One of the big things that makes Gravity Rush 2 different than the first game is the inclusion of a camera. With it you can take pictures anywhere and at any time; whether you’re falling from the sky, just floating in the area or just standing on the ground. Along with the ability to be used online, the camera has different filters you can unlock and certain side missions will unlock items that you can put in the image as well. What really sets it apart, though, is that it adds a little more variety to game as most of the missions that involve stealth also involve use of the camera. For example, in one side mission you have to sneak around a bunch of guards to take pictures of their base and then get out of there. For what they’re worth, stealth missions are a nice addition to mission variety, however, they just aren’t good. Telling someone that can manipulate gravity to stop manipulating gravity makes things way slower and ultimately mundane. They just aren’t fun. The guards are very easy to get around, and if one sees you, you can just beat them up before it’s too late. The camera doesn’t exactly add stealth to the game either.
Gameplay in Gravity Rush 2 is pretty much the same as it were in the first game to almost every degree. If you’ve played the first game, you pretty much know the drill in how everything works. Kat can only control gravity for so long before her gravity gauge runs out. Whether you’ve run it dry or used it for a little bit and stopped after a few seconds the gauge will refill automatically, allowing you to do it all over again. Kat also has a SP gauge that fills up when she’s kicking her opponents; once filled up, she can use a special attack. The SP gauge slightly decreases when using your stasis field though, so be mindful of when you want to throw something at an enemy or had enough and just throw them off a ledge or something. The game does mix up gameplay a little bit by adding two extra forms to the mix: Lunar and Jupiter.
Lunar style, as the name implies, makes you feel as if you’re on the moon. You’re not exactly slower, but you’re definitely floatier. You can now charge your jumps to jump extremely high in the air. When on a ledge, you can rocket jump too which truly makes you feel like you’re soaring through the air. Granted, it’s only for a little while before you essentially hit the ground head-first, much like a rocket. When in this form, Kat’s move-set is much different than her normal form. When performing kicks while shifting, instead of a dive-kick, she actually opens up a wormhole to her opponents and kicks them. This especially works on faster opponents you might have trouble hitting otherwise. When getting items to throw via her stasis field, they don’t do as much damage, but they do stun her opponents for a short while. And when her SP gauge is full, unlike her normal form where she’s practically drilling into her opponents, here it’s more of the entire field becomes enraptured in a stasis and she throws everything at her opponents as if they were getting by a meteor shower.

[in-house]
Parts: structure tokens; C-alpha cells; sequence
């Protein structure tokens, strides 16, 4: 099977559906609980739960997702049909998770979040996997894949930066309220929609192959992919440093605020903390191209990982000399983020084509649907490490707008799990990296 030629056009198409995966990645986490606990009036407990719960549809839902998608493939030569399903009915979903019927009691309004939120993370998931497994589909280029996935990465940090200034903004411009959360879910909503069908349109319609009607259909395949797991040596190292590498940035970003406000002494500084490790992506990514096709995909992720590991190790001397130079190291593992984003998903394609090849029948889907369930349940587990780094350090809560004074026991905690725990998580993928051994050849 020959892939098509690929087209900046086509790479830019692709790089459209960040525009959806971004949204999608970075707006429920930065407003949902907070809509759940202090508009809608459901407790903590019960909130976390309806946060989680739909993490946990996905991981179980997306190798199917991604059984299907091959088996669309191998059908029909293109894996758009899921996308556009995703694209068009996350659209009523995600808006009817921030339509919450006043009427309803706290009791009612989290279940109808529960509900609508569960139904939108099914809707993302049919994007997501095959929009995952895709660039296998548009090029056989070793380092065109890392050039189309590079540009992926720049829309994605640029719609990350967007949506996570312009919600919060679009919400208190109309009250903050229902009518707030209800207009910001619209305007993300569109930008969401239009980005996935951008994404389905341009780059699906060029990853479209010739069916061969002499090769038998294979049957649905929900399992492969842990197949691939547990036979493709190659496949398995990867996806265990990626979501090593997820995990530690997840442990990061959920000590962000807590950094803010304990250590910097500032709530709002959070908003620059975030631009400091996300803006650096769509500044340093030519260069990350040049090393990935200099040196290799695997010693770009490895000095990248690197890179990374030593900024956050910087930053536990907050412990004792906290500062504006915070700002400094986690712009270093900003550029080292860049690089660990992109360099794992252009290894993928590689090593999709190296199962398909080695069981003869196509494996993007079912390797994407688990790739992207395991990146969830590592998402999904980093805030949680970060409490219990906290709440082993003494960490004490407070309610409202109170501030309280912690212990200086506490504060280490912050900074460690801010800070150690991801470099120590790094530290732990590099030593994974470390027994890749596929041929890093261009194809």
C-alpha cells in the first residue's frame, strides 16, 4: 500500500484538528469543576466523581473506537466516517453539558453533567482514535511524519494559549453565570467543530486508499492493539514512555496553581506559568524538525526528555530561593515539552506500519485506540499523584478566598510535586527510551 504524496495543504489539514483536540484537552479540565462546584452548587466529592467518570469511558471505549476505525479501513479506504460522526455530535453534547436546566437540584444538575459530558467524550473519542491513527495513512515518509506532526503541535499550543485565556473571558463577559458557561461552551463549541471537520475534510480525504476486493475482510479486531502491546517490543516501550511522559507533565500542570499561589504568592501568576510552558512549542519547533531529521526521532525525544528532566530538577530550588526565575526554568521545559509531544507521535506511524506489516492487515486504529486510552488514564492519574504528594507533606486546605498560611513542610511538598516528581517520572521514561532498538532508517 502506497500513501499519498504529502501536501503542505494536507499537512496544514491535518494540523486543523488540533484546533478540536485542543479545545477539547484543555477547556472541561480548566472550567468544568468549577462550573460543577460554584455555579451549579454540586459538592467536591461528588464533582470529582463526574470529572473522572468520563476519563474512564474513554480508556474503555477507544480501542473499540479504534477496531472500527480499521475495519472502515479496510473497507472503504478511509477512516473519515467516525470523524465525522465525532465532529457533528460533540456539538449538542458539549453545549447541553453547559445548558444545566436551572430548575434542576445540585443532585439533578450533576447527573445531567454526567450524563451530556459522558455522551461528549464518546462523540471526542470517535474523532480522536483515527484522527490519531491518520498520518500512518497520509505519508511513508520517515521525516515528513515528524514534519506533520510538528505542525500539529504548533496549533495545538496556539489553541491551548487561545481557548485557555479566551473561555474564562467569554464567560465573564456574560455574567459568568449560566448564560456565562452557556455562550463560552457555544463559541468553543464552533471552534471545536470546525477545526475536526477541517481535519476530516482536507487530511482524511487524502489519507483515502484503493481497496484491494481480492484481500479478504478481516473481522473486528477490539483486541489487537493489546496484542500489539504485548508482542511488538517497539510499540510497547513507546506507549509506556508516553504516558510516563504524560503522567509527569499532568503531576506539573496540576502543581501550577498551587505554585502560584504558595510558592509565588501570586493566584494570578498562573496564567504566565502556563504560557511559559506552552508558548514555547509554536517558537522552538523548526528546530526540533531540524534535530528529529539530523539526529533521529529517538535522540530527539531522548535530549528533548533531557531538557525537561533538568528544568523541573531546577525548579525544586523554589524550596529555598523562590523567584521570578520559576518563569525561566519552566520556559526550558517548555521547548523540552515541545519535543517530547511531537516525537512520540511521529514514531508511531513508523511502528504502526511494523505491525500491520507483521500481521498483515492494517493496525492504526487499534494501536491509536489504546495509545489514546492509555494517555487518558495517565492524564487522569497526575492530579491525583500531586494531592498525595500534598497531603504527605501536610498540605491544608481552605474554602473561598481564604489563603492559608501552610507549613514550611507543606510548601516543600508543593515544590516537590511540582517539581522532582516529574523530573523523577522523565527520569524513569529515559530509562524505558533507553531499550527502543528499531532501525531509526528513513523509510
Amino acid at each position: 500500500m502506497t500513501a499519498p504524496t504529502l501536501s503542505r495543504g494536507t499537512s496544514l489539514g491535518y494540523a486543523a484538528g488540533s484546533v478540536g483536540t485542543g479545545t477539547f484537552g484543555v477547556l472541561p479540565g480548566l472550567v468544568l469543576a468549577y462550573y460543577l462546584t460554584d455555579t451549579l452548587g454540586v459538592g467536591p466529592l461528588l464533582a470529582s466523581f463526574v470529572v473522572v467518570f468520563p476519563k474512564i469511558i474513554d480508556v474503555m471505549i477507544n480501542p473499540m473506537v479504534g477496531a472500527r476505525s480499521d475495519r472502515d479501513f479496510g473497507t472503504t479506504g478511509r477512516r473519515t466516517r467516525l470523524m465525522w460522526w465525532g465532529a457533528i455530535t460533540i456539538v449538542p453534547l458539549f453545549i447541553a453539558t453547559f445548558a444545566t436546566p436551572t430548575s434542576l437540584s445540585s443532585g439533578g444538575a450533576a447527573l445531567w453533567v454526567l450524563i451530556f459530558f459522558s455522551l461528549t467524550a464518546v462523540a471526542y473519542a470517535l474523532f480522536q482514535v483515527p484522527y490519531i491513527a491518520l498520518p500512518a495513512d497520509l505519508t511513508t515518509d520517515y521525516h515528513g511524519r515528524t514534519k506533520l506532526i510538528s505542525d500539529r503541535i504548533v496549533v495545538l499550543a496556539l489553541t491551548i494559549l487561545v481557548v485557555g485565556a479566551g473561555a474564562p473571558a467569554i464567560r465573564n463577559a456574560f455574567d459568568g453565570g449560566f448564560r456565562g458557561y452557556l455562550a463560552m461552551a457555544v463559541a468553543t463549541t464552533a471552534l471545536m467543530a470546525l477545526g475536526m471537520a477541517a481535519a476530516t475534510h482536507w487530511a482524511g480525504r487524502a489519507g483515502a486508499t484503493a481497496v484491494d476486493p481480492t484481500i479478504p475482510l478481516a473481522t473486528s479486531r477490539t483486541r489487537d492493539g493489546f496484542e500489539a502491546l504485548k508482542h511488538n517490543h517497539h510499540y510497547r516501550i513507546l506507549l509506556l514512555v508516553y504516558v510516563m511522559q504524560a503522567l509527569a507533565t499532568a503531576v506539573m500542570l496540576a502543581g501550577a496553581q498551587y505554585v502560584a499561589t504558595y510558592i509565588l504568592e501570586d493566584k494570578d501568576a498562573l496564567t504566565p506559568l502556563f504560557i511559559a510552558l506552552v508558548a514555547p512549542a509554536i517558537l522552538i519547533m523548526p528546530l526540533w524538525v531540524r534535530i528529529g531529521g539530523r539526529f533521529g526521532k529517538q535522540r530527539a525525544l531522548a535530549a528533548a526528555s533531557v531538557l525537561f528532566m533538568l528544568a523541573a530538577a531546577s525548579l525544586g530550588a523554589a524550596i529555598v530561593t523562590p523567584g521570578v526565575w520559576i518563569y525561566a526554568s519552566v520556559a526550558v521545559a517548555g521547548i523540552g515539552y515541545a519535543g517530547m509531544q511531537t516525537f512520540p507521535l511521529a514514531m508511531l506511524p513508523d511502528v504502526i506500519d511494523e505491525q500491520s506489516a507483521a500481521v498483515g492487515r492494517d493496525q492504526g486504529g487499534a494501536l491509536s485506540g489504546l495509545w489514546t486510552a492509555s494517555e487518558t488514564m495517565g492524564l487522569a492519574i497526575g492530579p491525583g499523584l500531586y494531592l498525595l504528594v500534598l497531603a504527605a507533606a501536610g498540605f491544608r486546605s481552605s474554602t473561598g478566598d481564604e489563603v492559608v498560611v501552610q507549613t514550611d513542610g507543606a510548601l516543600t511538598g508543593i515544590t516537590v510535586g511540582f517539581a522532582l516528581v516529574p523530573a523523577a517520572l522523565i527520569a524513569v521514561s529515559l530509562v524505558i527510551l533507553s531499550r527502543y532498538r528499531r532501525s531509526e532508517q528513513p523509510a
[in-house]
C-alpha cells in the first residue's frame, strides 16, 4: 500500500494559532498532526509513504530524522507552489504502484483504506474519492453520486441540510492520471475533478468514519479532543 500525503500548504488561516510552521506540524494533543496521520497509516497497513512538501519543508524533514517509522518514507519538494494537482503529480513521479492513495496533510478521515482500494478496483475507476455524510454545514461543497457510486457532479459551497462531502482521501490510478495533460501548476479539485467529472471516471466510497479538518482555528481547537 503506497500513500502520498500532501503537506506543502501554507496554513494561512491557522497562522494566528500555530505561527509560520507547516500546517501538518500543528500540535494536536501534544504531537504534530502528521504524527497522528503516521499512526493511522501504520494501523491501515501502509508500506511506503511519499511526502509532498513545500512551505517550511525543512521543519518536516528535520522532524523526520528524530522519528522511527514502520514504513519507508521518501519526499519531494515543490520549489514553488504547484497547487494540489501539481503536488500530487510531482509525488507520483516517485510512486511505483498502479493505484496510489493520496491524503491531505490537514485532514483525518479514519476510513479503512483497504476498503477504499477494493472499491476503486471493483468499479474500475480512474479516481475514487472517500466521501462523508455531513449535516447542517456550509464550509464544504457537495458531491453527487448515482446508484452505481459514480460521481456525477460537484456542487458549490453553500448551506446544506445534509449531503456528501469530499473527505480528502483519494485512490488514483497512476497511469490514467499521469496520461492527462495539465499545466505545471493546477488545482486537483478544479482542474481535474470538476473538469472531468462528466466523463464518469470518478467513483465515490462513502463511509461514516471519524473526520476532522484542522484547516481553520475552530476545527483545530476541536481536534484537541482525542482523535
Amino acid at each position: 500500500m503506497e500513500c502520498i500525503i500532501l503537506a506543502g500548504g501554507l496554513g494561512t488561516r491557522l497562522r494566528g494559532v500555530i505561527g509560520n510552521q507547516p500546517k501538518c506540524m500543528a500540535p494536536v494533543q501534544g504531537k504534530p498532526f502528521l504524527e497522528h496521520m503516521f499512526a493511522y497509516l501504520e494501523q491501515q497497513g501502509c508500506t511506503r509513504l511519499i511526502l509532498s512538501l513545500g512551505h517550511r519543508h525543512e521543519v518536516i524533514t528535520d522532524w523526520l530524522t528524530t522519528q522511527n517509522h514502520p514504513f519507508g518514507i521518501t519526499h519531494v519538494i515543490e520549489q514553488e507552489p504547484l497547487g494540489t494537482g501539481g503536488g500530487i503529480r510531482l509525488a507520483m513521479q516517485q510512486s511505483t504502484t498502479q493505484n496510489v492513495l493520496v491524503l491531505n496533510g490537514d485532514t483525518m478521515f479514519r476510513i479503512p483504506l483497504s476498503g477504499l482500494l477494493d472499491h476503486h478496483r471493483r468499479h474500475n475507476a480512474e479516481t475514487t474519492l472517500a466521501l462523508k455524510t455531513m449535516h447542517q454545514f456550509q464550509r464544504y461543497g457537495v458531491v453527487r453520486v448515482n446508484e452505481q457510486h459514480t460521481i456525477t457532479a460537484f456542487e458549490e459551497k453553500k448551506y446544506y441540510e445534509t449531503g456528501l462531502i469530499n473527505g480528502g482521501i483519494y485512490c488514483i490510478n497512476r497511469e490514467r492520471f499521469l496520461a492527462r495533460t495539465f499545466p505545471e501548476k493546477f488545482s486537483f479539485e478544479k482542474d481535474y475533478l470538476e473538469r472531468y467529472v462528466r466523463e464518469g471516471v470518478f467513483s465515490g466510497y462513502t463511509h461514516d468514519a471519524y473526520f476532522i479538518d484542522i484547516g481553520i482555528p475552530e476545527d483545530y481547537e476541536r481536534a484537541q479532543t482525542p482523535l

Her other mode, Jupiter, acts as the exact opposite of Lunar. Instead of feeling almost weightless, you become heavy, very heavy. So heavy in-fact that, when dodging, Kat barely moves; she just covers her head and calls it a day. She doesn’t really kick when grounded either, she punches instead. When shifting, her kick becomes a chargeable drop kick. The longer you charge it, the farther it will go and the more powerful it will become. It’s absolutely fantastic to use on groups of grounded enemies as they’re hit with the shock-wave of your impact. When you use your stasis, you don’t have multiple items to carry as they all come together to form one big piece of rubble to throw against an opponent. Lastly, once her SP gauge is full, she becomes the center of a black hole with a pretty big radius. Truth be told, this move is a bit over-powered as I’ve obliterated entire bosses with it. It’s absolutely insane.